I quietly dreaded Kung Fu Panda for quite a while. Here was a pretty clever idea, done by DreamWorks animation. DreamWorks doesn’t have a very good track record with animated movies. They typically have big-name stars voicing their movies, a weak story with lazy/sloppy writing, and then market the movies based off the star power (I remember a couple trailers of movies that did this, actually showing the stars in the recording studio instead of showing clips from the movie). Don’t get me wrong, they do make some pretty good movies, but for every Shrek, there are a couple Antz or Shrek the Third's.
And the star power they got for this show pretty much spanned the spectrum of voice talent. Jack Black, good choice. James Hong, excellent without resorting to the A-List. But Lucy Liu as a rather friendly snake? Seth Rogan as a kung fu bug? Jackie Chan doing voice work? In English?
And then there was the Kung Fu Panda licensed game demo on Xbox360. Now, movie-licensed games are typically bad games. You can’t judge a movie based on the game, but you can get some flavor of the movie. And yes, as a game, Kung Fu Panda is pretty ho-hum. Except for the intro. The intro pulled straight from the movie. The movie that instilled more joy in me and pulled more laughter out of me than any movie I’ve seen this year.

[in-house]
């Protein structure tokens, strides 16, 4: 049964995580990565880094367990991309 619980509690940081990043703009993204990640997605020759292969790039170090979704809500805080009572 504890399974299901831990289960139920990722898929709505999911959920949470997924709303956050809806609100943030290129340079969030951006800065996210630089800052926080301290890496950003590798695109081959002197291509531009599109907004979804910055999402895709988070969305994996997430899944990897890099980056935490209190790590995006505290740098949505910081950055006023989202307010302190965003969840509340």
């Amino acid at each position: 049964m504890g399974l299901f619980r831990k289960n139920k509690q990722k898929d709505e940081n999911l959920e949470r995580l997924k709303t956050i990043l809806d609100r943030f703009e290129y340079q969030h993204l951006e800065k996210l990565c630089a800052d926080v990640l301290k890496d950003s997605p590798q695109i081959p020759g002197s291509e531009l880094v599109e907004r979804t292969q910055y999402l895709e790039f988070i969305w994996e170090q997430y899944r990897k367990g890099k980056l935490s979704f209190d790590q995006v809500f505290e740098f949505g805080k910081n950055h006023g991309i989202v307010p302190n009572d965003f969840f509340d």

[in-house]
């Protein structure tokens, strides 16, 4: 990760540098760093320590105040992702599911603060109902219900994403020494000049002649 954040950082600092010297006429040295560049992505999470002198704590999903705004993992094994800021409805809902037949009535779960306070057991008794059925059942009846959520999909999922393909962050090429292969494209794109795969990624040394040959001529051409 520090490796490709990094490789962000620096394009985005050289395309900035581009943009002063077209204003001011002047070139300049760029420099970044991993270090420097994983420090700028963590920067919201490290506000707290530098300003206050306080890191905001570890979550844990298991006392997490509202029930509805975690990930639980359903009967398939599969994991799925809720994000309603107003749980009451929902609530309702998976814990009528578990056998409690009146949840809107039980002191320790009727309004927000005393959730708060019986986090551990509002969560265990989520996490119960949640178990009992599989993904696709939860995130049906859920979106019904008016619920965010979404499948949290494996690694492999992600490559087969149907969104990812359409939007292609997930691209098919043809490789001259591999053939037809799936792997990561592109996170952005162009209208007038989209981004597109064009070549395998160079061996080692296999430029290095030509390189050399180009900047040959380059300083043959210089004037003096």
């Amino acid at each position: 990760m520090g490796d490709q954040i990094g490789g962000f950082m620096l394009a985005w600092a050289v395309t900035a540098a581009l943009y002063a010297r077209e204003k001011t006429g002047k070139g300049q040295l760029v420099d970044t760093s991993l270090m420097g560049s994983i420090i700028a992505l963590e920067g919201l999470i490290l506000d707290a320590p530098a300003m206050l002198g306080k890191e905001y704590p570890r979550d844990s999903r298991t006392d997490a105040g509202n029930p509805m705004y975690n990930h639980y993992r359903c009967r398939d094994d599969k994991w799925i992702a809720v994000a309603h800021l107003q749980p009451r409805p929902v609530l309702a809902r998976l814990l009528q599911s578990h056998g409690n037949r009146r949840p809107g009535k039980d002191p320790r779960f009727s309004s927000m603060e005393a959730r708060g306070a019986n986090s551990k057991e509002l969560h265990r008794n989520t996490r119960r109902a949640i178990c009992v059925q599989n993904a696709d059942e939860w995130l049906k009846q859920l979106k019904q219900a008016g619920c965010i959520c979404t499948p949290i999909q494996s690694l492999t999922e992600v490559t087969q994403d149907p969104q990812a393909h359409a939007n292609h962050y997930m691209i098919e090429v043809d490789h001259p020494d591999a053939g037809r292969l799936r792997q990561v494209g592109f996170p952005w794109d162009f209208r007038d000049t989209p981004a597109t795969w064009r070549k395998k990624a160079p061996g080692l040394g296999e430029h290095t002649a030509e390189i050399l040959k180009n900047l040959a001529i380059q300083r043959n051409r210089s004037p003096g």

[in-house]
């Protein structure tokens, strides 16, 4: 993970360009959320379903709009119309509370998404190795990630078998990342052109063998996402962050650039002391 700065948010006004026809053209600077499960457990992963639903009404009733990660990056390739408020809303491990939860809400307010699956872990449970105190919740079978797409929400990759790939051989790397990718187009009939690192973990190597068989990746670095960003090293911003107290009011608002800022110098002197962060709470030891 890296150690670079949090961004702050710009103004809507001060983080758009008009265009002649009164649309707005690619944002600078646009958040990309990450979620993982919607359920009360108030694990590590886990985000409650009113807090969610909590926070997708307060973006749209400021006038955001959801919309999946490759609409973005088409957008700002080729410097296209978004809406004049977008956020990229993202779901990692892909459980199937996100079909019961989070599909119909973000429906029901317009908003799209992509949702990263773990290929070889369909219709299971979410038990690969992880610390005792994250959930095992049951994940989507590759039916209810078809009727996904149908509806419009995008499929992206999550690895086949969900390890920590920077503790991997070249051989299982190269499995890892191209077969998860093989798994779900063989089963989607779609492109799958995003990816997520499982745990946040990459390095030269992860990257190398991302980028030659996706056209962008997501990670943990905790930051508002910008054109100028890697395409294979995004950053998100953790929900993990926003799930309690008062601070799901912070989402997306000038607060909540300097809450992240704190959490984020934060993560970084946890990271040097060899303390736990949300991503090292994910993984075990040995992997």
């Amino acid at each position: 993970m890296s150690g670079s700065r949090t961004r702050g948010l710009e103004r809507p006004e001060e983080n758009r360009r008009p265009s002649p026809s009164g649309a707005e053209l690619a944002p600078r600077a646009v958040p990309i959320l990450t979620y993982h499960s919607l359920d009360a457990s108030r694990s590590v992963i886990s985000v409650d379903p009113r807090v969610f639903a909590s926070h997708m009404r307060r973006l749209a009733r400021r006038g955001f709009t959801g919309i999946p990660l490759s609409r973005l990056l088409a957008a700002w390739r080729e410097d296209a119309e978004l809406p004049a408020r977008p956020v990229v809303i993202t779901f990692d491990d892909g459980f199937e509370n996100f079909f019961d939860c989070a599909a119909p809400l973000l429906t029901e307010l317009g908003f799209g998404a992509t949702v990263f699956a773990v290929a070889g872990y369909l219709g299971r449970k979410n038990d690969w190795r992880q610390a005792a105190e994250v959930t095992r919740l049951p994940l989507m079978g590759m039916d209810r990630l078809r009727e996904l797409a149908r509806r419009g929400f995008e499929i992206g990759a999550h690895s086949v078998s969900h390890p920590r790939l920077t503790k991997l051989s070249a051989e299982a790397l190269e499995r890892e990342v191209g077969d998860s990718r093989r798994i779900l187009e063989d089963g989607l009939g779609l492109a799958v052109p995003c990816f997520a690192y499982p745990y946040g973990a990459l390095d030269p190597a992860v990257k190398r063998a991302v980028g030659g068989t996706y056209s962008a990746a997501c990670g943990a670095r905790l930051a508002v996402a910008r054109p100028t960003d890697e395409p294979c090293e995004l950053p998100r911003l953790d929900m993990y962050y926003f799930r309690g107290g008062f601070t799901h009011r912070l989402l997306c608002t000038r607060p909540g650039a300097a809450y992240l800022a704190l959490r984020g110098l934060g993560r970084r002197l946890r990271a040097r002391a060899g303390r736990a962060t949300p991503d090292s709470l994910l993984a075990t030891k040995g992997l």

Yes, Kung Fu Panda is freakin’ wonderful. I don’t really know where to start. The writing was probably the best part. As Pixar demonstrates over and over again, you have to start with a good script before you make a good movie. The script here has a good, if formulaic story, and the “believe in yourself” message is a bit heavy-handed (although I personally think that this message is one that bears multiple repetitions), but the dialogue is snappy and witty and the story just works. And the acting both by the animators and in the voices, was excellent. The story does have The Furious Five (five “star” fighters) as supporting cast, with the aforementioned Seth Rogan, Lucy Liu, and Jackie Chan among the voices. And other than David Cross, their voices don’t add much (Angelina Jolie was the fifth, but also not that notable). But even with the weak voice acting, it’s less noticeable because the animation acting is so subtle and “real.” And, adding to the excellent animation acting, Jack Black, Dustin Hoffman, Ian McShane, and yes, James Hong, shine. They more than make up for the mediocre voice work of other people in the cast.
I’m a big fan of kung fu movies, and was a little concerned about how an animated film was going to handle it. Yes, with the recent trend in over-the-top action that the kung fu genre has become, animation is the way to go with it, but I was still a little concerned that the action would appear stiff and contrived. And another no. The action was really on par with most recent movies of its ilk. It’s obvious the action wasn’t choreographed by Woo-ping Yuen, but it’s still a graceful and artistic ballet of violence, one in which it’s easy to forget that the characters are animated (even despite them being animals).
I could go on, but it’s becoming a long post already. This is a must-purchase movie on my list. John’s recommendation: see it.